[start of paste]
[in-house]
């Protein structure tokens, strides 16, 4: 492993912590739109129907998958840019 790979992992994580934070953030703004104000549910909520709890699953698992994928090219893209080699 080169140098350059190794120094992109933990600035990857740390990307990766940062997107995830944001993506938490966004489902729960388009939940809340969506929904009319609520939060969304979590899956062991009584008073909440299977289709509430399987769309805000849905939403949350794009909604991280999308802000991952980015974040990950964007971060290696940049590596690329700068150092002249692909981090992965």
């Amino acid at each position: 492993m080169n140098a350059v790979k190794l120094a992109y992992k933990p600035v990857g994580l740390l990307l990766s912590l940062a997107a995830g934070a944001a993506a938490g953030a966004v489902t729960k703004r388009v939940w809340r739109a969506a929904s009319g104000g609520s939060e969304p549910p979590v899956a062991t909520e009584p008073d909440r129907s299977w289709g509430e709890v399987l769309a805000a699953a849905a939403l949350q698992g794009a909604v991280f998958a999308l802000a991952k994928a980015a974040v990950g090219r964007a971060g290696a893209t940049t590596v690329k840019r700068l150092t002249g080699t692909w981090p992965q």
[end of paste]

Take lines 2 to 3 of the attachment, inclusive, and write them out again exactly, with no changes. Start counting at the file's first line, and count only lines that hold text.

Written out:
């Protein structure tokens, strides 16, 4: 492993912590739109129907998958840019 790979992992994580934070953030703004104000549910909520709890699953698992994928090219893209080699 080169140098350059190794120094992109933990600035990857740390990307990766940062997107995830944001993506938490966004489902729960388009939940809340969506929904009319609520939060969304979590899956062991009584008073909440299977289709509430399987769309805000849905939403949350794009909604991280999308802000991952980015974040990950964007971060290696940049590596690329700068150092002249692909981090992965």
């Amino acid at each position: 492993m080169n140098a350059v790979k190794l120094a992109y992992k933990p600035v990857g994580l740390l990307l990766s912590l940062a997107a995830g934070a944001a993506a938490g953030a966004v489902t729960k703004r388009v939940w809340r739109a969506a929904s009319g104000g609520s939060e969304p549910p979590v899956a062991t909520e009584p008073d909440r129907s299977w289709g509430e709890v399987l769309a805000a699953a849905a939403l949350q698992g794009a909604v991280f998958a999308l802000a991952k994928a980015a974040v990950g090219r964007a971060g290696a893209t940049t590596v690329k840019r700068l150092t002249g080699t692909w981090p992965q």